Par Jacques Sapir – The agreement concluded on Friday February 20 between Greece and the Eurogroup is giving rise to contradictory comments. In order to understand and analyse this agreement, one must go back to its context, both in the short and the long term.
A temporary agreement
The goal of this agreement was to avoid an immediate crisis. Alexis Tsipras’ government had committed itself to this. A crisis less than a month after gaining power would have probably provoked chaos. Moreover, this agreement deserves to be looked at very carefully. There being much more to it than is said by Paul Krugman in his New-York Times post. In fact, Greece has obtained several things:
- Greece is no longer obligated to reach a primary budget excess of 3% this year. Only equilibrium is demanded.
- The « contract » running for 4 months is explicitly designated as a transition towards a new contract which remains of course to be defined.
- The « Troïka » no longer exists as an institution, even if each of its constituent parts continues to exist. It’s the end therefore of the teams of men in black suits coming to dictate their conditions to Athens.
- Greece will from now on write down the order of the day of reforms, and it will do so by itself. Institutions will be able to give their advice, but will no longer be able to erect one particular point of these reforms into an imperious obligation for Athens.
A more discreet advantage is that the Greek government has broken the façade of unanimity of the Eurogroup and has forced Germany to reveal its positions. But Greece has accepted – for the time being – to recognize the totally of its debts. There has been no progress on this point, and no sign of a change in attitude on the part of Germany.
A limited success.
But this is a limited success. In four months, at the end of June, the Greek government will be again confronted to the Eurogroup, and this time, it will not be an easy negotiation. The Athens government will propose reforms and one can expect that these will bring the fiscal burden to bear on the privileged, and the bones of contention with the Eurogroup and Germany will grow even harder (become even worse). In fact, Germany cannot give in, and neither can the Greek government. This implies that we are moving towards a new confrontation, unless in the meantime an anti-German « alliance » should be formed. This is what Tsipras is hoping for and on this point he is wrong. The French and Italian governments are won over to the German idea.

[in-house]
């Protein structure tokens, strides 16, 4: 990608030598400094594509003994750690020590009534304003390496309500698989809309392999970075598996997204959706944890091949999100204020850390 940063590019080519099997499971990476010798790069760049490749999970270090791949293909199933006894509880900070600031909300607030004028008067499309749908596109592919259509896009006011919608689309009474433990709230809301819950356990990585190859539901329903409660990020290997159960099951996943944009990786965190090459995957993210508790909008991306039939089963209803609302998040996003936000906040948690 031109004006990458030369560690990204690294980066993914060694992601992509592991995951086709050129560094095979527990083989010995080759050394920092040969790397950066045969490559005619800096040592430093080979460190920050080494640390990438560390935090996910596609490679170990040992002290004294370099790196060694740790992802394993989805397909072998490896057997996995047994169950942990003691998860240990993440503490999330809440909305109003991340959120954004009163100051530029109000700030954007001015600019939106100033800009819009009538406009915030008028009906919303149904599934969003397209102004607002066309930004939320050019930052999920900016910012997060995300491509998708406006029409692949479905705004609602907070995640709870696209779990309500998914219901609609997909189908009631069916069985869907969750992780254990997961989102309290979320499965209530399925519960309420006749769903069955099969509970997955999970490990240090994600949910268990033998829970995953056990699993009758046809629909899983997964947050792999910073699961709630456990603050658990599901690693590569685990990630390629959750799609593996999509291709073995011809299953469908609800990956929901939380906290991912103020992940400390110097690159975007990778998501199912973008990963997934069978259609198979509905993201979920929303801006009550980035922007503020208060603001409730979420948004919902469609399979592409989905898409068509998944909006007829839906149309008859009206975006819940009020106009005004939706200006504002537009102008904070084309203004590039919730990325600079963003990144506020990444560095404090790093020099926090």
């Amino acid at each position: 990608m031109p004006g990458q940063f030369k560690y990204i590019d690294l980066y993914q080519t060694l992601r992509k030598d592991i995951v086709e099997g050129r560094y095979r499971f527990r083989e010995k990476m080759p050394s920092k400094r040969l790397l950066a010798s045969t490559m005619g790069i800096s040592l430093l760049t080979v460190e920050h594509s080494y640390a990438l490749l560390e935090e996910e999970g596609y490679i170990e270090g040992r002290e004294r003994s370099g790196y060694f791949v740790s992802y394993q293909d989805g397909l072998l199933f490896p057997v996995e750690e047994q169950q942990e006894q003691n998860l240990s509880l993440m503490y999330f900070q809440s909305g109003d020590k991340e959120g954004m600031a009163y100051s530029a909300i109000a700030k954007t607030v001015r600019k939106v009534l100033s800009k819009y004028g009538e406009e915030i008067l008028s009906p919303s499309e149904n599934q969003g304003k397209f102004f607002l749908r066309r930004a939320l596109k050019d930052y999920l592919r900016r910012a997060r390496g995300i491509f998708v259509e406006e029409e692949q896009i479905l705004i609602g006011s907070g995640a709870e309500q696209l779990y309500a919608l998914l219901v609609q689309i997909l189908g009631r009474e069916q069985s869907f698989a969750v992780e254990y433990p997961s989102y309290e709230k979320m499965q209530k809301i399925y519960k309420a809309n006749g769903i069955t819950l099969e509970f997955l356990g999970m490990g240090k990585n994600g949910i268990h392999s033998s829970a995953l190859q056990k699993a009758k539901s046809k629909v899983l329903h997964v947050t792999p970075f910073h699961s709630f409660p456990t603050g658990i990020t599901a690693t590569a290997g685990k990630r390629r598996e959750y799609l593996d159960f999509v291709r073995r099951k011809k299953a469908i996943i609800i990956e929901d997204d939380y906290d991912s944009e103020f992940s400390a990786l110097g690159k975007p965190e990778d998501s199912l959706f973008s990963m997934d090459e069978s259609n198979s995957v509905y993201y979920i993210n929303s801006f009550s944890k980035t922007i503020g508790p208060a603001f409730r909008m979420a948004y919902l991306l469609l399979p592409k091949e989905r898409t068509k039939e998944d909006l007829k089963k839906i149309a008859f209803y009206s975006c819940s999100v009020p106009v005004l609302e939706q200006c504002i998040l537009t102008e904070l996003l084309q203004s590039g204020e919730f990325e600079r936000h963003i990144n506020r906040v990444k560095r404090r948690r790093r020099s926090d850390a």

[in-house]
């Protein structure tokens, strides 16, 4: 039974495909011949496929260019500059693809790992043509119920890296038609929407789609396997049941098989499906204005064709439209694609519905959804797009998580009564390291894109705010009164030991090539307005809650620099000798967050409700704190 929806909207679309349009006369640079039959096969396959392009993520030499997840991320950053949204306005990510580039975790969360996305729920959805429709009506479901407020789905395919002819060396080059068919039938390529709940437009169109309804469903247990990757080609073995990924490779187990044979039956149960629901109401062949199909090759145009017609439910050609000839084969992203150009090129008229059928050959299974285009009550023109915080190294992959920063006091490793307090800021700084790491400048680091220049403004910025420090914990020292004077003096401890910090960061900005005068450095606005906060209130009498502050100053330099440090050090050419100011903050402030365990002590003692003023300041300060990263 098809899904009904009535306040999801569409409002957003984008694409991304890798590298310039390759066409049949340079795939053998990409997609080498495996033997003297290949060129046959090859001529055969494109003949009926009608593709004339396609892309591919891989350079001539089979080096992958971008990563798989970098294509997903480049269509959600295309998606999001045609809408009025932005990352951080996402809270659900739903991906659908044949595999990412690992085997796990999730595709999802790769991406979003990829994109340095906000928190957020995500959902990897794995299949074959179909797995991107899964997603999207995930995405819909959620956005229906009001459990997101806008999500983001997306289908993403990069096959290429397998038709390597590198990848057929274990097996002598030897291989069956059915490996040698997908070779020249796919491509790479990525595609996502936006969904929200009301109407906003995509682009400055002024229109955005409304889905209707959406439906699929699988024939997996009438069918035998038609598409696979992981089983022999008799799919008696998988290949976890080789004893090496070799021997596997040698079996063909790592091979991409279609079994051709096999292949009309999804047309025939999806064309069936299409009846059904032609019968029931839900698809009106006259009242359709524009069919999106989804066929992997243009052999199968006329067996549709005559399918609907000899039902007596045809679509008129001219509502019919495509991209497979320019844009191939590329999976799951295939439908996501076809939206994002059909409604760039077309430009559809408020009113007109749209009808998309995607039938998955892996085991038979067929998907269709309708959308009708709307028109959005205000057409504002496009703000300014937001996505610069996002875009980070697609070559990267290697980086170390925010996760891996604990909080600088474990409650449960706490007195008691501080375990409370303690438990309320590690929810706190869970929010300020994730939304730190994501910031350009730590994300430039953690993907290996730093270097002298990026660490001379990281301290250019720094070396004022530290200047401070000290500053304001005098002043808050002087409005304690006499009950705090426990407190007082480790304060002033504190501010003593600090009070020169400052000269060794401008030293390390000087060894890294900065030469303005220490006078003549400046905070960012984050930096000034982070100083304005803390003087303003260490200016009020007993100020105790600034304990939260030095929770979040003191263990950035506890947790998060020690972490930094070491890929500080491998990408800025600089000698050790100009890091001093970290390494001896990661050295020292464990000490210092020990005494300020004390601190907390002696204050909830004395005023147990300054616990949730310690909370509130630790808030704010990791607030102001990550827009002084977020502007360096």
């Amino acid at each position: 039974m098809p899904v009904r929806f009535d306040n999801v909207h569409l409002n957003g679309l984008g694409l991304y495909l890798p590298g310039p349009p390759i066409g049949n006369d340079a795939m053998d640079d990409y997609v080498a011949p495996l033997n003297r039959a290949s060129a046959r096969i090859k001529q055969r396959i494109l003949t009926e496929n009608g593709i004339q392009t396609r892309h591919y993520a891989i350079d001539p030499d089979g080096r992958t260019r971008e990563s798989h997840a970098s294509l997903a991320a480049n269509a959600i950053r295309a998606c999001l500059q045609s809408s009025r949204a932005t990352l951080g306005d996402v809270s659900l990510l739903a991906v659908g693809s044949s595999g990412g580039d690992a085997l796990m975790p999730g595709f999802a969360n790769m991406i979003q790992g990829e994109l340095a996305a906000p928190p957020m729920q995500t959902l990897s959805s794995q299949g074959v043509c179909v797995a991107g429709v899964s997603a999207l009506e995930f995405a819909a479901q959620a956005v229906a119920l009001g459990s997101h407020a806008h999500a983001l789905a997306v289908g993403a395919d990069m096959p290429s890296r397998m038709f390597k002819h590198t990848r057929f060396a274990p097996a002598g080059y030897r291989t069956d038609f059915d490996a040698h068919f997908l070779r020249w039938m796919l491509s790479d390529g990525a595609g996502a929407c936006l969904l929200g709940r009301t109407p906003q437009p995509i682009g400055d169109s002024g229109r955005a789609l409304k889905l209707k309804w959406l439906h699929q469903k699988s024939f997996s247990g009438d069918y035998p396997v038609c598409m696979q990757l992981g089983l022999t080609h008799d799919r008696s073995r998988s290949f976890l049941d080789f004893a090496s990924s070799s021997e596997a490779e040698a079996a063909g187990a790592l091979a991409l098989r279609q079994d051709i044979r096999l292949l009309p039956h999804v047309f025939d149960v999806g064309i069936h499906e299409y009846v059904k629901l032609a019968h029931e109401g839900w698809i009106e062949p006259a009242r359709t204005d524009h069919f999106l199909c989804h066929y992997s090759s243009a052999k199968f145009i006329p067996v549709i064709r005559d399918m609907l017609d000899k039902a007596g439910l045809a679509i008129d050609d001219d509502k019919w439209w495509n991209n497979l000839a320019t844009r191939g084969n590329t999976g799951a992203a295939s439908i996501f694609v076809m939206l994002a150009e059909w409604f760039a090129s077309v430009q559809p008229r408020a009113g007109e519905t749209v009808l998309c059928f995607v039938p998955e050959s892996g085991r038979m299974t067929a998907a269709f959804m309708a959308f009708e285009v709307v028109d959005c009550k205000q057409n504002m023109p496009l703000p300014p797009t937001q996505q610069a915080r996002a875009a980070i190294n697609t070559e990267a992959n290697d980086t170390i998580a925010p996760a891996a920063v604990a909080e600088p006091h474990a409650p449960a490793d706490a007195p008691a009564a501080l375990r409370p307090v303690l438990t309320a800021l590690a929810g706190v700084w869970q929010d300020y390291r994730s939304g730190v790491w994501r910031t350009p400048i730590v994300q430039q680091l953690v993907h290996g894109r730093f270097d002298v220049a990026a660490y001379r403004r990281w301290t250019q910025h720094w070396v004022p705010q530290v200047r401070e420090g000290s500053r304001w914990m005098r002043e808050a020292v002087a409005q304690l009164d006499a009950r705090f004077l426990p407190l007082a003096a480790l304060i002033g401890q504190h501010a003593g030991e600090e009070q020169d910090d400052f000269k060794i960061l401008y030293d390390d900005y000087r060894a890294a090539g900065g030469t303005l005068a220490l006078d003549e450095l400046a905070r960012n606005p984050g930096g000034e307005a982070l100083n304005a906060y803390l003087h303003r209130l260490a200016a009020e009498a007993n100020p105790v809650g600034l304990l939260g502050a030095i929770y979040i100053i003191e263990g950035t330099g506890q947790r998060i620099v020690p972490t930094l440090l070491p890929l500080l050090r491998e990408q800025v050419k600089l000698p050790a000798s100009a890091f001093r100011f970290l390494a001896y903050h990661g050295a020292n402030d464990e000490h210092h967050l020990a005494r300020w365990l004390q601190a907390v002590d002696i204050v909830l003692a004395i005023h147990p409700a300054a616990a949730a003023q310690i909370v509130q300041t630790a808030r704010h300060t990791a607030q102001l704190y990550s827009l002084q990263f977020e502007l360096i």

And still, the idea of using the sums allocated for reimbursement (interest and principal) to relaunch the Greek economy and develop investment, which has fallen to a historically low level, makes sense.
Evolution of investments in Greece
IMF Data base
The free-fall of labor productivity (in addition to the one of production) is the indicator of the fundamental failure of the policy of austerity.
Evolution of the labor productivity in Greece
Similarly, taking emergency humanitarian measures is fundamentally right, but it clashes frontally with the creditor’s logic defended by Germany.
Getting ready to get out of the Euro.
Better would be to use these 4 months won in a hard-fought struggle in order to prepare the inevitable, that is, an exit from the Euro. Whatever the negotiating strategy of Greece, and the one conceived by its Minister of Finances Yanis Varoufakis is excellent, we must ask ourselves about the goals of these negotiations. As a matter of fact, Greece cannot obtain things which are, in the present political context, contradictory. It cannot get out of its debts (at least in part) and keep the Euro. The paradox resides in the fact that an exit of Greece from the Eurozone, by the induced effects it will produce, will spell fairly rapidly the end of either the Euro, or of the policy of Germano-austerity. But, for this to happen, Greece must get out of the Euro.
It has four months to prepare for it, to convince its population that such an outcome is inevitable and that in reality this very outcome will represent a progress. It is also probable that this will also imply changing the Minister of Finances. Not that Yanis Varoufakis hasn’t been up to the job, far from it. But it will be necessary to call the color, and to do it in such a way that the new strategy of Greece will be taken seriously. The nomination of men and women known for their negative opinions about the Euro would be a strong signal that Greece is getting prepared for a struggle in the best of dispositions.